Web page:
Main Idea: God’s promise was not merely to make some things new, as if Jesus is only the Lord and Savior of some, but all things new by His power and grace.
I think I’ve mentioned this at least a couple times over the years, but the popular Christmas carol, “Oh Little Town of Bethlehem” contains one of the most theologically rich and confusing statements ever to be written. Let’s sing the first verse together.
Oh little town of Bethlehem, how still we see thee lie
Above thy deep and dreamless sleep the silent stars go by
Yet in thy dark streets shineth, the everlasting light
The hopes and fears of all the years are met in thee tonight.
Talking about Jesus being born on Christmas, the song contains the line, “The hopes and fears of all the years are met in thee tonight.” When Jesus was born, all of our hopes and all of our fears collided. Our fears, because our sin caused us to wander in darkness, not knowing what God would do with us, and our hopes, because Christmas is the answer to our fears and the answer to our question about God’s love for us.
I began this sermon series about the Promise of Jesus in the book of Genesis. We saw in the opening chapters of Genesis how the first sin led to God making the first prophecy of Jesus in the Bible: how the Offspring of the woman would crush the head of the serpent.
And we also saw in Genesis how this prophecy was clarified to Abraham so that we learned that this Offspring would not only destroy sin and Satan, but would bless all the families of the world.
We talked last week about how the birth of Jesus is the fulfillment of these and so many of God’s promises in the Old Testament. We read in Isaiah 7, written hundreds of years before Jesus was born, that “a virgin shall conceive and give birth to a son.” And sure enough, that’s exactly what happened. Mary conceived by the power of the Holy Spirit, and gave birth to Jesus. The birth of Jesus was to fulfill the promise that God made to us, that He would send the Messiah who would save us from our sins.
But really, Christmas was just the very beginning of that fulfillment. Because, as I hope you know, Jesus going to the cross was also absolutely necessary to fulfilling that promise. And Jesus rising from the dead was also pivotal to that. So, we find in Scripture not only how God makes major promises, but how God fulfills His promises to us through Jesus.
But I want to focus this morning on some of the promises that are as of yet unfulfilled. Even though we believe in Jesus, we still wrestle with temptation and sin, even though God has promised to remove our sin from us as far as the east is from the west. And even though we read that God’s plan is to prosper us and not to harm us, sometimes we feel harmed and not very prosperous.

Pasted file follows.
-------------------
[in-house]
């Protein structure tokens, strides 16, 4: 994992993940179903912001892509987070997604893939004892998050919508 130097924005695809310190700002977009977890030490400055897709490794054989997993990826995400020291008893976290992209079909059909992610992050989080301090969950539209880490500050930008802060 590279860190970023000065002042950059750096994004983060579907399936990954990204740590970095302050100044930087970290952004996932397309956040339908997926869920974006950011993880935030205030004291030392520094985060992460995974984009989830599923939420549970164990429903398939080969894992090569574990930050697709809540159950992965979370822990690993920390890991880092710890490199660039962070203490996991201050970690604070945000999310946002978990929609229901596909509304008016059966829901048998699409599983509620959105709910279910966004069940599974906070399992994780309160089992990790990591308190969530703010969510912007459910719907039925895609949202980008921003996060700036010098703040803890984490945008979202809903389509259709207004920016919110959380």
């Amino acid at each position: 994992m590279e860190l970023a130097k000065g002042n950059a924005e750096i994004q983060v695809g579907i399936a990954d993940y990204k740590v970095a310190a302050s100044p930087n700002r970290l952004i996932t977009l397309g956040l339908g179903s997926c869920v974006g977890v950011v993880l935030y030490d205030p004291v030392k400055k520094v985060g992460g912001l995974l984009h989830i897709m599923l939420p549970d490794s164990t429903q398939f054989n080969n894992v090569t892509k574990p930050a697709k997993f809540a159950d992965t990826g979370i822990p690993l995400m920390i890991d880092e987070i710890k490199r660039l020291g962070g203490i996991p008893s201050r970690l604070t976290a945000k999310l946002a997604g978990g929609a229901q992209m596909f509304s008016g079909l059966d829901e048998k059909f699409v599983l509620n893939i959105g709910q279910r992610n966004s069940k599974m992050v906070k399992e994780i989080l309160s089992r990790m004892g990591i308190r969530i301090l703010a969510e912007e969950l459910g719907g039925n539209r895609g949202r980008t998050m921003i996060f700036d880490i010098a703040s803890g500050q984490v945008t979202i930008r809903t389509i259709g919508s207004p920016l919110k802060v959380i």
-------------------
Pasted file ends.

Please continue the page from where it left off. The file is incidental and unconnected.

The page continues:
We don’t like to talk about how God hasn’t yet fulfilled some of His promises because it makes us uncomfortable. We know that God is faithful, so when we say that hasn’t fulfilled some of His promises yet, we feel like we’re accusing God of being unfaithful, which we know isn’t true. Or, at least, we feel guilty for thinking it. But if we’re honest, God has made a lot of promises to us, scattered throughout His word, and we just don’t know how He’s going to keep them.
I was talking with a few other pastors this past week, and it became clear to me that some of God’s promises make them very uncomfortable. Like, when Jesus said, talking about going to the cross, “When I am lifted up, I will draw all people to myself.” That’s similar to the promise we read in Philippians 2:10-11, that “at the name of Jesus, every knee shall bow and every tongue confess that Jesus Christ is Lord to the glory of God the Father.”
When we read these kinds of verses, we tend to want to qualify what Scripture really means by them, and attempt to squeeze these kinds of things into our theologies, rather than let them simply say what they say. Rather than simply believing God’s promises, we doubt that God can really do what it seems that God is clearly promising.
So I want to talk this morning about when God will ultimately fulfill all of His promises. And to see that, we need to go to the very end. Revelation 21:1-5.
Then I saw a new heaven and a new earth; for the first heaven and the first earth had passed away, and the sea was no more. I also saw the holy city, the new Jerusalem, coming down out of heaven from God, prepared like a bride adorned for her husband. Then I heard a loud voice from the throne: Look, God’s dwelling is with humanity, and he will live with them. They will be his peoples, and God himself will be with them and will be their God. He will wipe away every tear from their eyes. Death will be no more; grief, crying, and pain will be no more, because the previous things have passed away. Then the one seated on the throne said, “Look, I am making everything new.” He also said, “Write, because these words are faithful and true.” (Revelation 21:1-5)
Father, help us to believe Your promises, and to wait with eager expectation to see You fulfill all of Your promises to us through Jesus. In Jesus’s name, Amen.